Do you believe in miracles? No? Well, maybe reconsider that because this week’s episode of the Great British Baking Show featured nothing short of a miracle. That being said, this story does not have a happy ending. Most stories don’t. Depressing enough for you? Let’s get into it.
This week’s episode was GBBS’s semifinal, the penultimate episode before we find out who will be crowned the star of all Star Bakers. These nine weeks really flew by, wouldn’t you say? And we lost some precious people along the way: Michael, Helena/Grim-Joy, HENRY! Some of you will recall that last season after Jon Jenkins was kicked off the show in week seven, the remaining bakers paid tribute to him by wearing his signature Hawaiian shirts.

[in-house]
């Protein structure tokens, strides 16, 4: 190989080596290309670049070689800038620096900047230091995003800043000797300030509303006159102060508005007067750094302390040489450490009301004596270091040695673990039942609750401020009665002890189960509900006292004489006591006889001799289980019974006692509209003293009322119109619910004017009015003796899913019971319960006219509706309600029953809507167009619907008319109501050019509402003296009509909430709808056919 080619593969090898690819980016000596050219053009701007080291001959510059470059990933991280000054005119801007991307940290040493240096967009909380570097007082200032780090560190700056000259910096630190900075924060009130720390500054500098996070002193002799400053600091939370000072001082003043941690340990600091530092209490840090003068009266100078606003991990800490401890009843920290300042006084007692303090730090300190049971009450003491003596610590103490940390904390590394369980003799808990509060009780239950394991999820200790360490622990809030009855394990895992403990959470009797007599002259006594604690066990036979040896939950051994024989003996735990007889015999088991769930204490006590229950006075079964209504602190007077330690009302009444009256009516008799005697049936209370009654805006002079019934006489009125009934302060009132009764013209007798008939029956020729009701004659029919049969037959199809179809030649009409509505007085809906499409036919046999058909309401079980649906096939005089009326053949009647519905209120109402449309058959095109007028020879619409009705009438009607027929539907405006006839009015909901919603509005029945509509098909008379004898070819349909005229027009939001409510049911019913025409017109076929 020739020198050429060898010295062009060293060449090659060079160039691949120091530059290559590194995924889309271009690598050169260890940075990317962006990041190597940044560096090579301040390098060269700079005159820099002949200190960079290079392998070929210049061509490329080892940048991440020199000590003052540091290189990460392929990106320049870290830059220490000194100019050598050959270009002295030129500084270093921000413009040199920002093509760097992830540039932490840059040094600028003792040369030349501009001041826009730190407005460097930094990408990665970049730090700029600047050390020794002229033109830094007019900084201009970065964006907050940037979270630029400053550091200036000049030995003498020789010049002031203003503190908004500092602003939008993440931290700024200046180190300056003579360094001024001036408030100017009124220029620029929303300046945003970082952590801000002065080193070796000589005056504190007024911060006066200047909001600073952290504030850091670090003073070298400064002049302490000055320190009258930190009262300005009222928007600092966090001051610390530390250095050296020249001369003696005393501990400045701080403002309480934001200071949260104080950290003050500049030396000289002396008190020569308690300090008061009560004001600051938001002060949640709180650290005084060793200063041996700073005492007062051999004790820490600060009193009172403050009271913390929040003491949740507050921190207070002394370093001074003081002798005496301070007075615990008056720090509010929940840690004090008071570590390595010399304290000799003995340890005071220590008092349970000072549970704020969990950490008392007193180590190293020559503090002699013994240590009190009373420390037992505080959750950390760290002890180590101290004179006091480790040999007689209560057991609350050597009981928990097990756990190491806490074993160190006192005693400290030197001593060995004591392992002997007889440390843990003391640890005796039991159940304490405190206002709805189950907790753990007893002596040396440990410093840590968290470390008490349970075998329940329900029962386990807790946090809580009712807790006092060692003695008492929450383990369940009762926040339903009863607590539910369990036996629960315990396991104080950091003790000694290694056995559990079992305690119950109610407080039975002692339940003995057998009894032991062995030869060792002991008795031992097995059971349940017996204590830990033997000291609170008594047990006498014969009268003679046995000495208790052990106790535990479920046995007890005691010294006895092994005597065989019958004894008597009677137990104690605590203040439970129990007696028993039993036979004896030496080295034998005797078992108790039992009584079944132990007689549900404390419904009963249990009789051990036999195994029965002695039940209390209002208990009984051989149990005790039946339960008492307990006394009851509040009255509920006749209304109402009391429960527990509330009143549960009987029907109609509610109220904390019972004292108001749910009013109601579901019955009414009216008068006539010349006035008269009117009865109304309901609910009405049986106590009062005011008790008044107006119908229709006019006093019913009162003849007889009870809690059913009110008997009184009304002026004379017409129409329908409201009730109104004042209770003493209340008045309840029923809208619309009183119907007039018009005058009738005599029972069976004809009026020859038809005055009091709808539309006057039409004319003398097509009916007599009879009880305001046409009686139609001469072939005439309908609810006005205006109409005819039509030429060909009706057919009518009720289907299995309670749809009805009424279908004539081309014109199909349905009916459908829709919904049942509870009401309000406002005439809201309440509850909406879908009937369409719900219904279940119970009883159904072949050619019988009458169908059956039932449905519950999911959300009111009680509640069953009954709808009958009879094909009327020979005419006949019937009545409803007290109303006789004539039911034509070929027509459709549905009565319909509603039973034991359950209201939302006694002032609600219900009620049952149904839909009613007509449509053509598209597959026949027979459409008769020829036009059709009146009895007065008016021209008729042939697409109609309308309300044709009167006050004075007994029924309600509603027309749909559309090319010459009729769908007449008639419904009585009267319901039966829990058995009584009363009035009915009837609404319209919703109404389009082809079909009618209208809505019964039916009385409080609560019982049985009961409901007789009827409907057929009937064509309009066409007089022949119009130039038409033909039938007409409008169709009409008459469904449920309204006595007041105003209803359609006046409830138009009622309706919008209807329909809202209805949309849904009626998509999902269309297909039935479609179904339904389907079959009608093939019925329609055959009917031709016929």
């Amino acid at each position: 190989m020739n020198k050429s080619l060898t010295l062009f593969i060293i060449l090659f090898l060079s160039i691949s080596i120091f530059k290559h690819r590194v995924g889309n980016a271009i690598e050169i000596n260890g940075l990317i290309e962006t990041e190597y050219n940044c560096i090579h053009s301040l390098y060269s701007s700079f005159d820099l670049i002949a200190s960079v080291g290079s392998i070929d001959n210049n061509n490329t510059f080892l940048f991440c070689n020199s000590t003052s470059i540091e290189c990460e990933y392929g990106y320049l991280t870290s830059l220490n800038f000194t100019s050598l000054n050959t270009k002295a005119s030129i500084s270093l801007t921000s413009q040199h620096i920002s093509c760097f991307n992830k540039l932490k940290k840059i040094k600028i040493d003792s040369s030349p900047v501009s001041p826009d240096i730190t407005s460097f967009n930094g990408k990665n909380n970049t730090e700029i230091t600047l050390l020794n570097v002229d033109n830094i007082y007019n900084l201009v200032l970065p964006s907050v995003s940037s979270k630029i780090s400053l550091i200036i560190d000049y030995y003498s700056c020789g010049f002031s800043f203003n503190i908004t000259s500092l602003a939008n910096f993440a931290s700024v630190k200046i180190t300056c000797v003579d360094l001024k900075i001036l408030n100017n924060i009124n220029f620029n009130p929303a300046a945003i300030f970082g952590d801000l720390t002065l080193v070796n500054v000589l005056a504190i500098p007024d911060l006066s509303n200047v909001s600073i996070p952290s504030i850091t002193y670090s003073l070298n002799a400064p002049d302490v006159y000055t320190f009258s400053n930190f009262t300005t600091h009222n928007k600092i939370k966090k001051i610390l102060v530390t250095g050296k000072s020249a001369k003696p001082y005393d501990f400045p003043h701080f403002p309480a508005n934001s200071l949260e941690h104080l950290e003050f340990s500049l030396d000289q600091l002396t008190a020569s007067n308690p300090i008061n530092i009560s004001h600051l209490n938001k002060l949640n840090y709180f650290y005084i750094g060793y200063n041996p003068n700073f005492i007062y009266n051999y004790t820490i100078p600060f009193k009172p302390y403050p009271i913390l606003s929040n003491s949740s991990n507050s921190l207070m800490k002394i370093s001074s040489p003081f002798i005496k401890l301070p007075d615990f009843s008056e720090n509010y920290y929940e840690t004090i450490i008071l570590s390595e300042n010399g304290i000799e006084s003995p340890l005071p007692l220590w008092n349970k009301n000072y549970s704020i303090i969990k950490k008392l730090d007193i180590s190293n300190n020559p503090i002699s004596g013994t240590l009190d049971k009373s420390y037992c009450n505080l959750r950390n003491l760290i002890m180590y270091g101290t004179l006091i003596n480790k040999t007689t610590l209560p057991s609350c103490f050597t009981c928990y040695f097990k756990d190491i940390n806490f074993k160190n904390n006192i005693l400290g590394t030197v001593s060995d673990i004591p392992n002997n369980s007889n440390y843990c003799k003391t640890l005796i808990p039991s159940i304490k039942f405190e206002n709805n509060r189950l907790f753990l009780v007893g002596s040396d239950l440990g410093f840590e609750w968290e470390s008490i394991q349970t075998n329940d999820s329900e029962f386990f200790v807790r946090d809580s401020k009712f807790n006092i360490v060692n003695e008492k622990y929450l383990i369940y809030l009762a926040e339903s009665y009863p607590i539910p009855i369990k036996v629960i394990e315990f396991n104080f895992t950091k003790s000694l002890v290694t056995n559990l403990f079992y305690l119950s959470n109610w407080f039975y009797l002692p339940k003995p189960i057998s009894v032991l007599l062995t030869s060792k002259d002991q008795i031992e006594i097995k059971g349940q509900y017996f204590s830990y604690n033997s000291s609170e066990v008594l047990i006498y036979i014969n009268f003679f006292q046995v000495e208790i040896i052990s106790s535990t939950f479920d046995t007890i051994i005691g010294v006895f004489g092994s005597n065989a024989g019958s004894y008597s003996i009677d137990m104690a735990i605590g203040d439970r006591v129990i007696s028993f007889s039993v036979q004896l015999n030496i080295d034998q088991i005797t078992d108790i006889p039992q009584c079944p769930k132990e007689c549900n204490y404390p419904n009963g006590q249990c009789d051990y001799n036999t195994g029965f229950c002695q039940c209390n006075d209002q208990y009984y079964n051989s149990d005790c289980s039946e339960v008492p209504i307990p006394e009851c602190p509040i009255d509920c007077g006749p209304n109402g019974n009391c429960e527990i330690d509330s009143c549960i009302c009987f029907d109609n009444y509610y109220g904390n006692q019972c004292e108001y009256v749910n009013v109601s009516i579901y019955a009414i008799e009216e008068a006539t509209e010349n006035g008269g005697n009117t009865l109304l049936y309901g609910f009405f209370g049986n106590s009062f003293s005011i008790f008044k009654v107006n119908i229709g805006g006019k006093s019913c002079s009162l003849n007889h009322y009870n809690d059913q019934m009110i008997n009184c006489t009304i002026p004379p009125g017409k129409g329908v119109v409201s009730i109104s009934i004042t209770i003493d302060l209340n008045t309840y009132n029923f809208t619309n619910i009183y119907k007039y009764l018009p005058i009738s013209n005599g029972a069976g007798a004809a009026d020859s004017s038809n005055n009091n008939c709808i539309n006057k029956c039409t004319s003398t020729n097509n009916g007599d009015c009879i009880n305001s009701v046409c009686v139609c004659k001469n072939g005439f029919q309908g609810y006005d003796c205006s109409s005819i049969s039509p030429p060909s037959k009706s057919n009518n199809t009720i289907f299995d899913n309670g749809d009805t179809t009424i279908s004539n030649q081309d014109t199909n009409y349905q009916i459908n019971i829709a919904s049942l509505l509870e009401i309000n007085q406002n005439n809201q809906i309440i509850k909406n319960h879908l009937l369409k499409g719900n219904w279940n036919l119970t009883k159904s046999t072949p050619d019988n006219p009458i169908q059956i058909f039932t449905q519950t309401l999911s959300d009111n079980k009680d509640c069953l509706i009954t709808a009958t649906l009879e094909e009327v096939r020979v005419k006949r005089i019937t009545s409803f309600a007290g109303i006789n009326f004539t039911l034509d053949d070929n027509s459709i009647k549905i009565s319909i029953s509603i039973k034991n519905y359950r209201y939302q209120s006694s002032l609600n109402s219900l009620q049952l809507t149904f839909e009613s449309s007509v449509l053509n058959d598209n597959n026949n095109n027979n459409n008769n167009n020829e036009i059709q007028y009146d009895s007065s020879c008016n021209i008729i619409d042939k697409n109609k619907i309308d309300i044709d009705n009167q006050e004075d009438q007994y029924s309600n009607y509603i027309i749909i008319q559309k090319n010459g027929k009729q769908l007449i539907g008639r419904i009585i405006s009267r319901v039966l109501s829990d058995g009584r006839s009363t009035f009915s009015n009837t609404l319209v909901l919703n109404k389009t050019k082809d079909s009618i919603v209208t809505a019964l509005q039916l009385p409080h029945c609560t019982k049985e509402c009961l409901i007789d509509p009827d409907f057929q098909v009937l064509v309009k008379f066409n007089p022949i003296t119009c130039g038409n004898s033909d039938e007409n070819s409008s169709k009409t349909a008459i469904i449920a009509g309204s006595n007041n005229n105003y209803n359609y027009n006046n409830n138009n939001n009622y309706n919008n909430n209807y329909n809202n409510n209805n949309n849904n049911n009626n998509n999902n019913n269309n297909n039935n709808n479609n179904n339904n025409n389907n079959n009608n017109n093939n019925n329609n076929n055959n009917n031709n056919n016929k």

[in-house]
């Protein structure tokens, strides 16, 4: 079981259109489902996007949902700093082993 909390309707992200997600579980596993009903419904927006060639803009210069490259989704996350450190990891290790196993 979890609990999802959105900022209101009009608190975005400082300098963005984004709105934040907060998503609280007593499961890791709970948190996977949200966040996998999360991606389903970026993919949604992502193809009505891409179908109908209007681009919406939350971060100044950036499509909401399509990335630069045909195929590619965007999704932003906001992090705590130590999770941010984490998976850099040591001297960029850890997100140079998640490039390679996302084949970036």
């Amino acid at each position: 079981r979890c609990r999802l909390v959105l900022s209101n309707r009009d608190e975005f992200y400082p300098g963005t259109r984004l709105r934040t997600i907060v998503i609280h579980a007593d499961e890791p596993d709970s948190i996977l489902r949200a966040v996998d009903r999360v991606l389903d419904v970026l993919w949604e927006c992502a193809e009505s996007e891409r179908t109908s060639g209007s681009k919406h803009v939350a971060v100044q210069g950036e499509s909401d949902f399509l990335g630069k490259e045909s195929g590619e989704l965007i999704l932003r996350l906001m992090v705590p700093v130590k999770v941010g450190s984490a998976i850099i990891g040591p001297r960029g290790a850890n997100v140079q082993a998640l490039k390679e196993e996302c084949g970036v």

In week nine, the bakers of season ten make a similar tribute to Henry, all arriving in the tent with loud colorful ties on. To be honest, none of them pull it off except when they pull them off so they can bake in earnest, but the symbolism is sweet. Anyway, no use crying over eliminated horses.
For the second season in a row, Paul and Prue and the producers decide that this year’s semifinals should involve patisserie, that French-born beast of pastry work. It’s essentially late-stage Bread Week, requiring a breadth of knowledge, attention to detail, and sorting the good from the truly great. The tent is now down to just four bakers.
We’ve got David, the well-coiffed international health adviser who’s distinguished himself through creative flavor combinations (some of which have fallen flat) and his intense attention to detail. Then there’s Alice, the geography teacher, who sometimes seems to be flying by the seat of her mid-length floral dresses, but almost always manages to pull it off, sometimes blowing the judges away in the process.